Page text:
May 18, 2014

Birds + Plants + Geology + Friends = One Awesome Long Lake Erie Weekend! (Part Two!)

As I mentioned in my last post, we were in northern Ohio recently for Flora-Quest, a wonderful botany event that featured unusual habitats in the Marblehead Peninsula. These habitats are the direct result of the limestone bedrock that comprises the peninsula. The bedrock was scraped and shaped by past glaciers that removed much of the area's topsoil and upper rock layers and created the basis for formation of biological communities called alvars. 

These globally rare communities thrive on very harsh, alkaline conditions--they experience extreme cold in the winter with ice crystals forming in every crack and crevice, extreme heat in the summer, and flooding in spring. In summer the shallow soils bake and dry completely. Some alvars line the lakeshore, subject to wind- and wave-driven ice that scours the rocks.

Not many plants can survive these rough conditions, but those that do don't have much competition! One of the most distinctive alvar plants, and also one of the rarest, is the Lakeside daisy:

Daisy habitat has been preserved in the 19-acre Lakeside Daisy State Nature Preserve. Quarried many years ago, a very thin soil layer has developed on the remaining limestone and is adequate to support many typical alvar plants. Here is a view of the preserve:

On Monday we had the opportunity to visit a naturally occurring alvar in an area that has never been quarried. This field trip was led by some of Ohio's most outstanding naturalists and we got a great introduction to the botany and geology of the area. No, this isn't a parking lot, it is an alvar!

The glacial origins of the alvar's landforms were obvious as we hiked the site. In the photos above and below the striations known as glacial grooves are evident. 

The grooves formed when rocks that the glacier picked up scraped the underlying bedrock, leaving parallel scratches that indicate the direction of movement of the ice. Interestingly, in this area the ice moved from east to west, following the contours of the land, in this case a river valley, just like any moving water would.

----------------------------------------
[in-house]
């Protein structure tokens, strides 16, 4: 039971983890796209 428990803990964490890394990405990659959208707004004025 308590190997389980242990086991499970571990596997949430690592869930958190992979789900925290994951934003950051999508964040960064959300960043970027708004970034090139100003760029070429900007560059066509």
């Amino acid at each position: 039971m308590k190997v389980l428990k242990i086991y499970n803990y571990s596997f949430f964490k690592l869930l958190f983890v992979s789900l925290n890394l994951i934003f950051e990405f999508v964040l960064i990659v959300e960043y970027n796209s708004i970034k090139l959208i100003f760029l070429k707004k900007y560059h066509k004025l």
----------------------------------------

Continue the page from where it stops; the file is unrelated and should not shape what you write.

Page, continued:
In one area, we saw a place where the glacier flowed over and around particularly resistant rock, leaving this formation that locals call "the locomotive":

As the glacier reamed off the upper rock layers, it exposed fossils of marine creatures that were embedded in the limestone. When this rock formed, Ohio was located near our planet's equator and was covered with seawater. Marine organisms thrived in these tropical conditions, and some were preserved as fossils. Here is a horn coral, that was sheared off and its cross section exposed:

Here is another type of coral; the adjacent ruler is a foot long.

And one more:

Not much grows on the bedrock except in cracks and crevices that trap some windblown soil which eventually builds up enough to support plants. Here is a Lakeside daisy that has survived the alvar's tough conditions:

Some of the other plants that are typical of alvars are eastern red cedar (often stunted), rock sandwort, dense blazing star, and stiff goldenrod. 

Very little alvar habitat remains on the Marblehead Peninsula because of the many years of limestone quarrying that has taken place. The Ohio Department of Natural Resources is hoping to preserve some of the area's remaining natural alvar, and this interest is aided by the efforts of the Ohio Natural Areas and Preserves Association (ONAPA), which welcomes new members. I encourage anyone interested in Ohio's natural heritage to join this organization!

Many thanks to Cheryl Harner, Jason Larson, Guy Denny, ONAPA, and all the other Flora-Quest organizers, sponsors and guides for an excellent event!

1 comment:

  1. Your alvar looks very much like Misery Bay on Manitoulin Island, which I was involved we years ago. Flat limestone dipping toward Lake Huron, and masses of lakeside Daisy! Nice to learn of similar habitats.